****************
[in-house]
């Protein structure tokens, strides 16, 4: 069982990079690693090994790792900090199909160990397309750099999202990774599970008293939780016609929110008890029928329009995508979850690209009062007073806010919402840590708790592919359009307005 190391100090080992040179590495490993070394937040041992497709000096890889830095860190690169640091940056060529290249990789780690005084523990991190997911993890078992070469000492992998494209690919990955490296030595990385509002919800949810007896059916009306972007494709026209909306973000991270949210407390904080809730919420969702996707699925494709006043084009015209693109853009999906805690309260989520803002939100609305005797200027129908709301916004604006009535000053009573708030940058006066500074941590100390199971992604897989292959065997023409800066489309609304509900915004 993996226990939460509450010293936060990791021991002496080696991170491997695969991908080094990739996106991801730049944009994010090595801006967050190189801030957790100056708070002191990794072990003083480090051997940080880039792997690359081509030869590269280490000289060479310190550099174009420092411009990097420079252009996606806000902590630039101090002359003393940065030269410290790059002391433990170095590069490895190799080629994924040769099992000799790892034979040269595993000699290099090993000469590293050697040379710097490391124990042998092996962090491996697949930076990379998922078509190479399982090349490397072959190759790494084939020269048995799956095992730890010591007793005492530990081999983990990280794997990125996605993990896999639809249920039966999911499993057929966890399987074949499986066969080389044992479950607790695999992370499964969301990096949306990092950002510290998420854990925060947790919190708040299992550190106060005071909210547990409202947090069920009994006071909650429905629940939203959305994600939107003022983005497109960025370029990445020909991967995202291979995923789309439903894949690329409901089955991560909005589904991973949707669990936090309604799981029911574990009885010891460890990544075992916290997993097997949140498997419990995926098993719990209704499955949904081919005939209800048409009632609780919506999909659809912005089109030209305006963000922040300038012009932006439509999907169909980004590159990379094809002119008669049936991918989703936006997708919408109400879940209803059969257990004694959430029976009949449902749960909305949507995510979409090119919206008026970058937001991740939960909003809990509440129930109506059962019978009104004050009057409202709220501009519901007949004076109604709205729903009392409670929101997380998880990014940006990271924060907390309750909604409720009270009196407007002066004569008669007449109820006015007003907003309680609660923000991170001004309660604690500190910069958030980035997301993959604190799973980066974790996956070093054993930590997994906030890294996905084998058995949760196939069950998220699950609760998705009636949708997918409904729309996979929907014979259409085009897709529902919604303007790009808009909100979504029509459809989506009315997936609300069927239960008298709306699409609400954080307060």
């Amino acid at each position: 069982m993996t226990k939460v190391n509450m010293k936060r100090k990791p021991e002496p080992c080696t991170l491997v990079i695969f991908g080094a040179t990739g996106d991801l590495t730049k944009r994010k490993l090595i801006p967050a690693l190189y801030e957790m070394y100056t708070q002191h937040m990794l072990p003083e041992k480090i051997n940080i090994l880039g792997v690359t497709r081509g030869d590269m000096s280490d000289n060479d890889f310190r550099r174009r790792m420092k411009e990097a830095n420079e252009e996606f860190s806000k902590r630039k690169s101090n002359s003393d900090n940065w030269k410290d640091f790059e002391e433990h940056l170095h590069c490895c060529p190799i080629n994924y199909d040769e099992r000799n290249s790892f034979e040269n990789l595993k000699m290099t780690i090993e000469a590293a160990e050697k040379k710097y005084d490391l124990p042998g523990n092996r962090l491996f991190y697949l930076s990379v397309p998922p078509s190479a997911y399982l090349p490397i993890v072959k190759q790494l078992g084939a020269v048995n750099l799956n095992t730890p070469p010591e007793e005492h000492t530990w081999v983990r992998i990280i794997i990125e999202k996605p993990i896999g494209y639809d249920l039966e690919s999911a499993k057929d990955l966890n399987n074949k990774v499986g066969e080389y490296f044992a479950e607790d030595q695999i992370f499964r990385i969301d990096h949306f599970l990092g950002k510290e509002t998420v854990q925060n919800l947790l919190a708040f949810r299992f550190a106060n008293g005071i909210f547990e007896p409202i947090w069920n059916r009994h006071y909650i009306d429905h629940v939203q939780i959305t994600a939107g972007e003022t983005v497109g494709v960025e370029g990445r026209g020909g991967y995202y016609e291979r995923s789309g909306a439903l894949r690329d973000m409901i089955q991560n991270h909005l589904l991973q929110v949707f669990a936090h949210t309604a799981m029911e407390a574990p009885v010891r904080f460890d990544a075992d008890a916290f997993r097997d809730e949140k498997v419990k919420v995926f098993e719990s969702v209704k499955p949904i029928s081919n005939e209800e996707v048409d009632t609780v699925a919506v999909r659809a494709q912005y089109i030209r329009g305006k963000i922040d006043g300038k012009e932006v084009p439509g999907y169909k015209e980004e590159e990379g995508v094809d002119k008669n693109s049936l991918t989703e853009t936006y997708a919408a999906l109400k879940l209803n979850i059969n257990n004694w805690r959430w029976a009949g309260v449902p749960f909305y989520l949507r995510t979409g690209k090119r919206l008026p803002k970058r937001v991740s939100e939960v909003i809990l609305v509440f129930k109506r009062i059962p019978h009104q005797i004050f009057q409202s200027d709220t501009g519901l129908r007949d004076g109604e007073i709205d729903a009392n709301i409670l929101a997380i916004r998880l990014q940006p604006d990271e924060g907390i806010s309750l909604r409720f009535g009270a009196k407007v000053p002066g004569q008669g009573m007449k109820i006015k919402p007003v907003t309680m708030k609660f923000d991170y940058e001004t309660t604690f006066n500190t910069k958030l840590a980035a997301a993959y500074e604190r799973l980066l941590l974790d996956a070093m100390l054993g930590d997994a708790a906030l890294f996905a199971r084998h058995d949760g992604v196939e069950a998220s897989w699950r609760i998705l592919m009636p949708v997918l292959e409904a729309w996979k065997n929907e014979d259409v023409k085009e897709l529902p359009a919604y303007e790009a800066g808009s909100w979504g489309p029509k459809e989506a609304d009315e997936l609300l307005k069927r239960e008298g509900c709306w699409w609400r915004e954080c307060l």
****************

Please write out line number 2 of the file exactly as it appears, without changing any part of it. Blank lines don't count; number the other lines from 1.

């Protein structure tokens, strides 16, 4: 069982990079690693090994790792900090199909160990397309750099999202990774599970008293939780016609929110008890029928329009995508979850690209009062007073806010919402840590708790592919359009307005 190391100090080992040179590495490993070394937040041992497709000096890889830095860190690169640091940056060529290249990789780690005084523990991190997911993890078992070469000492992998494209690919990955490296030595990385509002919800949810007896059916009306972007494709026209909306973000991270949210407390904080809730919420969702996707699925494709006043084009015209693109853009999906805690309260989520803002939100609305005797200027129908709301916004604006009535000053009573708030940058006066500074941590100390199971992604897989292959065997023409800066489309609304509900915004 993996226990939460509450010293936060990791021991002496080696991170491997695969991908080094990739996106991801730049944009994010090595801006967050190189801030957790100056708070002191990794072990003083480090051997940080880039792997690359081509030869590269280490000289060479310190550099174009420092411009990097420079252009996606806000902590630039101090002359003393940065030269410290790059002391433990170095590069490895190799080629994924040769099992000799790892034979040269595993000699290099090993000469590293050697040379710097490391124990042998092996962090491996697949930076990379998922078509190479399982090349490397072959190759790494084939020269048995799956095992730890010591007793005492530990081999983990990280794997990125996605993990896999639809249920039966999911499993057929966890399987074949499986066969080389044992479950607790695999992370499964969301990096949306990092950002510290998420854990925060947790919190708040299992550190106060005071909210547990409202947090069920009994006071909650429905629940939203959305994600939107003022983005497109960025370029990445020909991967995202291979995923789309439903894949690329409901089955991560909005589904991973949707669990936090309604799981029911574990009885010891460890990544075992916290997993097997949140498997419990995926098993719990209704499955949904081919005939209800048409009632609780919506999909659809912005089109030209305006963000922040300038012009932006439509999907169909980004590159990379094809002119008669049936991918989703936006997708919408109400879940209803059969257990004694959430029976009949449902749960909305949507995510979409090119919206008026970058937001991740939960909003809990509440129930109506059962019978009104004050009057409202709220501009519901007949004076109604709205729903009392409670929101997380998880990014940006990271924060907390309750909604409720009270009196407007002066004569008669007449109820006015007003907003309680609660923000991170001004309660604690500190910069958030980035997301993959604190799973980066974790996956070093054993930590997994906030890294996905084998058995949760196939069950998220699950609760998705009636949708997918409904729309996979929907014979259409085009897709529902919604303007790009808009909100979504029509459809989506009315997936609300069927239960008298709306699409609400954080307060």